Food losses and food waste (FLW) have become a global concern in recent years and emerge as a priority in the global and national political agenda (e.g., with Target 12.3 in the new United Nations Sustainable Development Goals). A good understanding of the availability and quality of global FLW data is a prerequisite for tracking progress on reduction targets, analyzing environmental impacts, and exploring mitigation strategies for FLW. There has been a growing body of literature on FLW quantification in the past years; however, significant challenges remain, such as data inconsistency and a narrow temporal, geographical, and food supply chain coverage. In this paper, we examined 202 publications which reported FLW data for 84 countries and 52 individual years from 1933 to 2014. We found that most existing publications are conducted for a few industrialized countries (e.g., the United Kingdom and the United States), and over half of them are based only on secondary data, which signals high uncertainties in the existing global FLW database. Despite these uncertainties, existing data indicate that per-capita food waste in the household increases with an increase of per-capita GDP. We believe that more consistent, in-depth, and primary-data-based studies, especially for emerging economies, are badly needed to better inform relevant policy on FLW reduction and environmental impacts mitigation.

  • 7.
    Xue, Li
    et al.
    Chinese Academy of Sciences, China; University of Southern Denmark, Denmark; University of Chinese Academy of Sciences, China.
    Prass, Neele
    University of Southern Denmark, Denmark.
    Gollnow, Sebastian
    University of Natural Resources and Life Sciences, Austria.
    Davis, Jennifer
    RISE - Research Institutes of Sweden, Bioscience and Materials, Agrifood and Bioscience.
    Scherhaufer, Silvia
    University of Natural Resources and Life Sciences, Austria.
    Östergren, Karin
    RISE - Research Institutes of Sweden, Bioscience and Materials, Agrifood and Bioscience.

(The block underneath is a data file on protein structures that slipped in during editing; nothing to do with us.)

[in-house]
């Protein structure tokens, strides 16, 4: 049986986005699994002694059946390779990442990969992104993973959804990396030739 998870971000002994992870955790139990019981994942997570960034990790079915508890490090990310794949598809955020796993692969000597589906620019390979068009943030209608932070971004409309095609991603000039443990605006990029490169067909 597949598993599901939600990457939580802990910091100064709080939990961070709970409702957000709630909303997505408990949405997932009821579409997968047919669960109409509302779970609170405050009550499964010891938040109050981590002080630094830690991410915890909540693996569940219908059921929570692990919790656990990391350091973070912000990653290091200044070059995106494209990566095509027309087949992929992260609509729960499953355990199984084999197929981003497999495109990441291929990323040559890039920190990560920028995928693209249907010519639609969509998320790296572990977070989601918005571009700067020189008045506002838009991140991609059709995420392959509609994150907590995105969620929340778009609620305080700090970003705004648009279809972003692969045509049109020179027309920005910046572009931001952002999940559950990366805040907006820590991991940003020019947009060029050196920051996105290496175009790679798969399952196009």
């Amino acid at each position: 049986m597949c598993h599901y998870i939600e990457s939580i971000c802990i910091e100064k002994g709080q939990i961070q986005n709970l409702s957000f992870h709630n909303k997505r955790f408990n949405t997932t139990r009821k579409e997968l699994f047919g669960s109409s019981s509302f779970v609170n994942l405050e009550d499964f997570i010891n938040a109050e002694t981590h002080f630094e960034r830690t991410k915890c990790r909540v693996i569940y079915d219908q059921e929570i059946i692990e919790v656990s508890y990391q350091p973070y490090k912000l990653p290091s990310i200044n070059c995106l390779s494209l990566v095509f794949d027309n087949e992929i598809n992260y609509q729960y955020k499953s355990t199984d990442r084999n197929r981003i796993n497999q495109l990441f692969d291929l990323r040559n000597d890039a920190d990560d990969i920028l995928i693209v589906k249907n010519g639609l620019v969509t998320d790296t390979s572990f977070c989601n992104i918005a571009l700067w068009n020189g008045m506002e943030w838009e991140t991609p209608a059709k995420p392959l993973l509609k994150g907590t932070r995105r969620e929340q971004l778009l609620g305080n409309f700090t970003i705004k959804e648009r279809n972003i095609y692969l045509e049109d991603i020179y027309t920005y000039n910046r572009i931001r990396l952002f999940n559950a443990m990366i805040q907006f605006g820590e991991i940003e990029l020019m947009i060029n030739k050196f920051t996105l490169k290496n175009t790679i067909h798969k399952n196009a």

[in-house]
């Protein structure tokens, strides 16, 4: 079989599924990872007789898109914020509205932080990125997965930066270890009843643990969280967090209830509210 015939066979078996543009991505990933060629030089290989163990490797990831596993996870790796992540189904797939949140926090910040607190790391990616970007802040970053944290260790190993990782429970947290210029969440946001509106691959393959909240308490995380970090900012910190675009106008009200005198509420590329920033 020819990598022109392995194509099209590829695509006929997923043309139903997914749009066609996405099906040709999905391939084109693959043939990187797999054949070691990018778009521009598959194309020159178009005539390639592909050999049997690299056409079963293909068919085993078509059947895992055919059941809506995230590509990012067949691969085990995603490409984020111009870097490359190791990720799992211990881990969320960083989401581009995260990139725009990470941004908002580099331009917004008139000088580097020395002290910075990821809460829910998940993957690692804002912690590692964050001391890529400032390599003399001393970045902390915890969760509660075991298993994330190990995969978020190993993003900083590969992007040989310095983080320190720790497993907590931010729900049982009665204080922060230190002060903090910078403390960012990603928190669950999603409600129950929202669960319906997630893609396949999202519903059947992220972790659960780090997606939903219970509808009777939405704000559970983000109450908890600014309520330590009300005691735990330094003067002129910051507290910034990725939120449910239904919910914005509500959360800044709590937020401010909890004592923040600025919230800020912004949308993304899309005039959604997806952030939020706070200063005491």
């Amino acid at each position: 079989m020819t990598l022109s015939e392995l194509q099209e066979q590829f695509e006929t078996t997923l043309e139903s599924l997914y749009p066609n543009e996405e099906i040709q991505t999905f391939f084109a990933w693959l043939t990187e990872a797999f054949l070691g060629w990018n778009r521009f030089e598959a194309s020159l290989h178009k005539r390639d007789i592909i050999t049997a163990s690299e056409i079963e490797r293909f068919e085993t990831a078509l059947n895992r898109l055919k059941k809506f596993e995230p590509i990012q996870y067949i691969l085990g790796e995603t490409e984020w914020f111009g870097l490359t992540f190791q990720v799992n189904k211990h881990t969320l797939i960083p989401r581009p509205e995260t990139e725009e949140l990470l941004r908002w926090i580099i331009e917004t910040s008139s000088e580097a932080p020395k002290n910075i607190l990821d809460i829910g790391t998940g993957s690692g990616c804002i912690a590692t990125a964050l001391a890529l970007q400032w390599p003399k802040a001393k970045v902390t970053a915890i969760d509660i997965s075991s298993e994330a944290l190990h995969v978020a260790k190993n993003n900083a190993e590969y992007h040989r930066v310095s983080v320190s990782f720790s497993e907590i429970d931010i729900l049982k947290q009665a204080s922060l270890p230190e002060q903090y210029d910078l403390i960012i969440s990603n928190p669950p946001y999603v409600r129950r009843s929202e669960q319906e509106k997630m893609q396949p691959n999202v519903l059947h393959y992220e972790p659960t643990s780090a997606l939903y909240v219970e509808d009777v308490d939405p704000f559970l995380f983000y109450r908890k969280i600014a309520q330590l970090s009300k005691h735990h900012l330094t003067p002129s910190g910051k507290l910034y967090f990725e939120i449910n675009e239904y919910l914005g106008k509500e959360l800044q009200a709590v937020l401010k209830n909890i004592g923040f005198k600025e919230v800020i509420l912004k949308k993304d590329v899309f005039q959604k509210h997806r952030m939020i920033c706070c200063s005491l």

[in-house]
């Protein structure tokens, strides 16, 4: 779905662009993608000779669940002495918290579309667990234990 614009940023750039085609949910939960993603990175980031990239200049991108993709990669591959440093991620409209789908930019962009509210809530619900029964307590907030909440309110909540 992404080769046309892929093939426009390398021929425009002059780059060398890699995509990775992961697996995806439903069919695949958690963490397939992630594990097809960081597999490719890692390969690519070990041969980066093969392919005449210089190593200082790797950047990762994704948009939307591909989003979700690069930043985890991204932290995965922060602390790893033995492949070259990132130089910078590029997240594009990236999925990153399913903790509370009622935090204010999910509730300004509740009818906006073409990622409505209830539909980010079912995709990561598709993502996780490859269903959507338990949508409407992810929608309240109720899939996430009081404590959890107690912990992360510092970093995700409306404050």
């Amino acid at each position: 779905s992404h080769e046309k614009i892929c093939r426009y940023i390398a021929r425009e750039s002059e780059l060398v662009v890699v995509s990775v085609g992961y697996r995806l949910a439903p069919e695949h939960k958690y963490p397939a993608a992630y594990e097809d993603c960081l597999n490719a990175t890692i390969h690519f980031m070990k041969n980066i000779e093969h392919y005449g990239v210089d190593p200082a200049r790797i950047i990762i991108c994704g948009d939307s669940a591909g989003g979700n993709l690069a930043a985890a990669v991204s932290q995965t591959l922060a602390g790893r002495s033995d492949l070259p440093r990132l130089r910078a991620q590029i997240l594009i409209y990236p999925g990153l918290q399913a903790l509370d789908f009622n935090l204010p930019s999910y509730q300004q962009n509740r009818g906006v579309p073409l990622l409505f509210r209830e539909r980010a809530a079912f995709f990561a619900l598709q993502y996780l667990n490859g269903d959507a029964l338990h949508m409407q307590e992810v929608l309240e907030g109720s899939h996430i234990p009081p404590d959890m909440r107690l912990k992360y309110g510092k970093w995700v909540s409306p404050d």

Cheng, Shengkui
    Chinese Academy of Sciences, China.
    Liu, Gang
    University of Southern Denmark, Denmark.
    Efficiency and Carbon Footprint of the German Meat Supply Chain2019In: Environmental Science and Technology, ISSN 0013-936X, E-ISSN 1520-5851, Vol. 53, no 9, p. 5133-5142Article in journal (Refereed)
    Abstract [en]

    Meat production and consumption contribute significantly to environmental impacts such as greenhouse gas (GHG) emissions. These emissions can be reduced via various strategies ranging from production efficiency improvement to process optimization, food waste reduction, trade pattern change, and diet structure change. On the basis of a material flow analysis approach, we mapped the dry matter mass and energy balance of the meat (including beef, pork, and poultry) supply chain in Germany and discussed the emission reduction potential of different mitigation strategies in an integrated and mass-balance consistent framework. Our results reaffirmed the low energy conversion efficiency of the meat supply chain (among which beef was the least efficient) and the high GHG emissions at the meat production stage. While diet structure change (either reducing the meat consumption or substituting meat by edible offal) showed the highest emissions reduction potential, eliminating meat waste in retailing and consumption and byproducts generation in slaughtering and processing were found to have profound effect on emissions reduction as well. The rendering of meat byproducts and waste treatment were modeled in detail, adding up to a net environmental benefit of about 5% of the entire supply chain GHG emissions. The combined effects based on assumed high levels of changes of important mitigation strategies, in a rank order considering the level of difficulty of implementation, showed that the total emission could be reduced by 43% comparing to the current level, implying a tremendous opportunity for sustainably feeding the planet by 2050.